POPE AND POVERTY

In his first major speech on the financial crisis, Pope Francis called on people to restrain their obsession with materialist consumption and wealth accumulation. He exhorted world leaders to serve the poor and not allow themselves to be deluded by blind market forces.
Encouraged by this I downloaded his Apostolic Exhortation – Evangelii Gaudium. I was pleasantly astonished to discover its hidden passion and analytical depth. Although it was aimed at the Catholics, I venture to suggest that Pope Francis was addressing the whole of humanity … irrespective of people’s religious or secular affinities.
Structural causes of poverty
Most astonishing for me was his reference to the ‘structural’ causes of poverty. I had not expected that. Mainstream writers on poverty seldom (indeed, never) refer to ‘structural’ causes of poverty, not even the Nobel Laureates Amratya Sen, Joseph Stiglitz and Paul Krugman. As for Marxists, they think they have a kind of monopoly of inquiring into the ‘structural’ causes of social injustice. The Pontiff is no Marxist, but in some ways he is deeper, for he has another level of consciousness – divine or spiritual consciousness – that most Marxists lack. I will come back to poverty again, but let me first elaborate on the last point.
Six Levels of Consciousness
I believe that there are (at least) six levels of consciousness, only some of which we as ordinary mortals are aware.
First is ‘self-awareness’ – consciousness about one’s own self as a physical mortal being and about one’s identity.
Second, ‘other awareness’ – consciousness about ‘the other’, not as an enemy but as another human being.
Third, ‘nature awareness’ – consciousness about the environment – including trees, bees, butterflies and tigers.
Four, ‘system awareness’ – consciousness about the global system of production and distribution of the means of personal and social existence.
Five ‘divine consciousness’ – awareness about the ‘Supreme Being’, however defined – either as an ontological something ‘out there’ or as a spiritual experience ‘inside’ the person.
Six, ‘awareness of the subconscious’ – the hidden impulses behind the conscious which a psychoanalyst might help one to become aware.
The reason I go into this is to underscore the point that while most of us are aware of only some of the above layers of consciousness, the politicians, especially when in power, are usually aware of only the first one – ‘self-awareness’, in particular his or her power and how to sustain it. For them ‘the other’ is the enemy; the ‘environment’ is to be exploited for profit; ‘the system’ is the one that serves something called ‘national security’ in whose name horrendous acts of cruelty are inflicted on ‘the other’; ‘the divine’ is either non-existent or a religious ritual to justify acts of cruelty; and ‘the unconscious’ is simply left to the psychoanalyst, or to bad dreams.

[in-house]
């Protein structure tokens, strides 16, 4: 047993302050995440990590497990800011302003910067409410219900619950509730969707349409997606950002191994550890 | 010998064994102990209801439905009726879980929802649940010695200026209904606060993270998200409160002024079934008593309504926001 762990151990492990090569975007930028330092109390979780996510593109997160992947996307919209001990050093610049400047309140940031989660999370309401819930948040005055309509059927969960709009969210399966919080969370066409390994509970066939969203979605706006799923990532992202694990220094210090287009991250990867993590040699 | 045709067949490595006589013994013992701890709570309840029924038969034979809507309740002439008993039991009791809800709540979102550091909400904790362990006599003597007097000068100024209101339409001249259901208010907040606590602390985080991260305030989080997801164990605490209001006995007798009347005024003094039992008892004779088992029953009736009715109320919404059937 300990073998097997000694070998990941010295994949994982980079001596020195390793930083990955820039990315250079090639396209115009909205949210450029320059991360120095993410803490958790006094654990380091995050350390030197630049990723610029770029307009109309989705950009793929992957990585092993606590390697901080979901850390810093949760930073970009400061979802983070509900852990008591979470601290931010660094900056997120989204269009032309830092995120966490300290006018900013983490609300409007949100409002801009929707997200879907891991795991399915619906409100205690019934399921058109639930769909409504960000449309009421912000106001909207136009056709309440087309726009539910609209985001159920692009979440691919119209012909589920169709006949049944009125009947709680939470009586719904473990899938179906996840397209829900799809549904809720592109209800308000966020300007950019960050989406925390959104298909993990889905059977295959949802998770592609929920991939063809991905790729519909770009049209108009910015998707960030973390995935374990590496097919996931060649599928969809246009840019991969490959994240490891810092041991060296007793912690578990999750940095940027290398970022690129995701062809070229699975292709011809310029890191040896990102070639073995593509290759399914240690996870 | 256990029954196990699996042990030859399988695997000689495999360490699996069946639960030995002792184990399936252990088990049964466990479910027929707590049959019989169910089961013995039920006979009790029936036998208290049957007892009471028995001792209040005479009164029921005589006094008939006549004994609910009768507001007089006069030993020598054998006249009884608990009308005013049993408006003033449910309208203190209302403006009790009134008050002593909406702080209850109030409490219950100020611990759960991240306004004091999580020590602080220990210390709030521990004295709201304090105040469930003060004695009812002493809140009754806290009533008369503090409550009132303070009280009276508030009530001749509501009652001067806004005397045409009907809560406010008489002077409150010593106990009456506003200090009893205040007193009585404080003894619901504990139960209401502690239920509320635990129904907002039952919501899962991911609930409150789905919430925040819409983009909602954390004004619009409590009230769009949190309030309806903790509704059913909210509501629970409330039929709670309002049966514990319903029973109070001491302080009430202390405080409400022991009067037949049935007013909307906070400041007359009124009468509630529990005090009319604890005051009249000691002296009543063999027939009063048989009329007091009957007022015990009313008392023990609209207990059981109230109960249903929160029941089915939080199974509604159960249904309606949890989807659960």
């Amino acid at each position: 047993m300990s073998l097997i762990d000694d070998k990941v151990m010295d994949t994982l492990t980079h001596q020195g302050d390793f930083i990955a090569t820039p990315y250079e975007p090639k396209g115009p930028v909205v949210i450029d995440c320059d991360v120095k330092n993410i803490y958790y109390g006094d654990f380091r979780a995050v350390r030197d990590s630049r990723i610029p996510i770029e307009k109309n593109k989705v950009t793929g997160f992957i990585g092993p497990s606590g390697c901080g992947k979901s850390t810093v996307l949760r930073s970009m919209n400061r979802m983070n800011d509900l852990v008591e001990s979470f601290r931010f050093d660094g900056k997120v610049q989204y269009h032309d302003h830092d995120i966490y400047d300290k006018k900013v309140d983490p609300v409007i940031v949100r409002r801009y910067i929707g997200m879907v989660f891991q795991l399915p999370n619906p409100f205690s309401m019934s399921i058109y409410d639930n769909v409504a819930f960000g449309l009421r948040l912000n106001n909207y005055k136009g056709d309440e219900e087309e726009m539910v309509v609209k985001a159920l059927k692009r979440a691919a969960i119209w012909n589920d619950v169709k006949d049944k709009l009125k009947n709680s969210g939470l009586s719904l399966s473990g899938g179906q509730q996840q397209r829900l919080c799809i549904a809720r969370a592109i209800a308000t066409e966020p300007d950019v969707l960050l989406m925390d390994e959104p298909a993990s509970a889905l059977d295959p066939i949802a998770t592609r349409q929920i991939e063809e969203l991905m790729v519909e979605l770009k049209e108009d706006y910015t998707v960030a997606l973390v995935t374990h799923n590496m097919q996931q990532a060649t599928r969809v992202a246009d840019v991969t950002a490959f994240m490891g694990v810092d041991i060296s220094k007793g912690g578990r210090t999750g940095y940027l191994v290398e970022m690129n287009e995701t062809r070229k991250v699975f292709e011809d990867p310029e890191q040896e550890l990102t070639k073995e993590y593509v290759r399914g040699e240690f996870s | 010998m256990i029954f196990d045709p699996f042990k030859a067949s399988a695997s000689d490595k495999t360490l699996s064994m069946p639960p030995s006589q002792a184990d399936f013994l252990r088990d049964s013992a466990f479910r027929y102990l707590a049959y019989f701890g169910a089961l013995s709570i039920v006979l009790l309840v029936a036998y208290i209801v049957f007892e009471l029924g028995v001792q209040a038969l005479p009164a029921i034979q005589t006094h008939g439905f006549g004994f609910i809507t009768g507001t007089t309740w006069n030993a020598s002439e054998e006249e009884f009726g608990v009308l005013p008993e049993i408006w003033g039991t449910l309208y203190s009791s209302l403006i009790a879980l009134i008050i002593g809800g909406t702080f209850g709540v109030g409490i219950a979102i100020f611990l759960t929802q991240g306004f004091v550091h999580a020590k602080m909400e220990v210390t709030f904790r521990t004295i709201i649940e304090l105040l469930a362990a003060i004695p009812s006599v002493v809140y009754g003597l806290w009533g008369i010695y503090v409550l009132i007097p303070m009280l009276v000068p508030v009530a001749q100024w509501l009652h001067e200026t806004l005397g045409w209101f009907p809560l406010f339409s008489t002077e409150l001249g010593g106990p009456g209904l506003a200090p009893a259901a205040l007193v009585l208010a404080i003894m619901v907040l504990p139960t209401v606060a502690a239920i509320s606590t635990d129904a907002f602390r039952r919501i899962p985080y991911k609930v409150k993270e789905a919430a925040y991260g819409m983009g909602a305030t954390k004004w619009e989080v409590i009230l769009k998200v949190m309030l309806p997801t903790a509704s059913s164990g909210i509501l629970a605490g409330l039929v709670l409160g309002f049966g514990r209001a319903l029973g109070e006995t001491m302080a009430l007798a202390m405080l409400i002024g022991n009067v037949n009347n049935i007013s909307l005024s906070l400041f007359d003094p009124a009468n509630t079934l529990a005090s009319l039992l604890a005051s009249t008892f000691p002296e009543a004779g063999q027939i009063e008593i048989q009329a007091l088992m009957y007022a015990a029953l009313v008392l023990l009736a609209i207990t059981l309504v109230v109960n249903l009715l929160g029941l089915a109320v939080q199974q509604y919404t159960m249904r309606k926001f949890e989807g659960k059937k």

There are some rather exceptional people who are aware about all the six dimensions of consciousness. Pope Francis, I think, is one.
The underlying causes of poverty
The Pontiff has said – repeatedly – that life for ordinary people has become worse, not just in the countries of the South but also in the rich countries of the North. People struggle to survive – often an undignified existence. In his Evangelii Gaudium, this is what Pope Francis says:
‘188. The Church has realized that the need to heed this plea is itself born of the liberating action of grace within each of us, and thus it is not a question of a mission reserved only to a few… it means working to eliminate the structural causes of poverty and to promote the integral development of the poor, as well as small daily acts of solidarity in meeting the real needs which we encounter’. (Emphasis added)
Pope Francis then expounds on the word solidarity. ‘The word “solidarity” he says, ‘is a little worn and at times poorly understood, but it refers to something more than a few sporadic acts of generosity. It presumes the creation of a new mindset which thinks in terms of community and the priority of the life of all over the appropriation of goods by a few.’
The theme of structural causes of poverty is reiterated.
‘202. The need to resolve the structural causes of poverty cannot be delayed, not only for the pragmatic reason of its urgency for the good order of society, but because society needs to be cured of a sickness which is weakening and frustrating it, and which can only lead to new crises. Welfare projects, which meet certain urgent needs, should be considered merely temporary responses. As long as the problems of the poor are not radically resolved by rejecting the absolute autonomy of markets and financial speculation and by attacking the structural causes of inequality, no solution will be found for the world’s problems or, for that matter, to any problems. Inequality is the root of social ills.’
The Evangelii Gaudium goes on to elaborate on what Pope Francis means by structural causes. I will leave this to the curious reader to explore this for him(her)self. It is important that we read this document for one’s enlightenment and in solidarity with the people for whom it is written – the Wretched of the Earth (a phrase I borrow from the French-Martinique psychoanalyst, Frantz Fanon).
The ‘Other’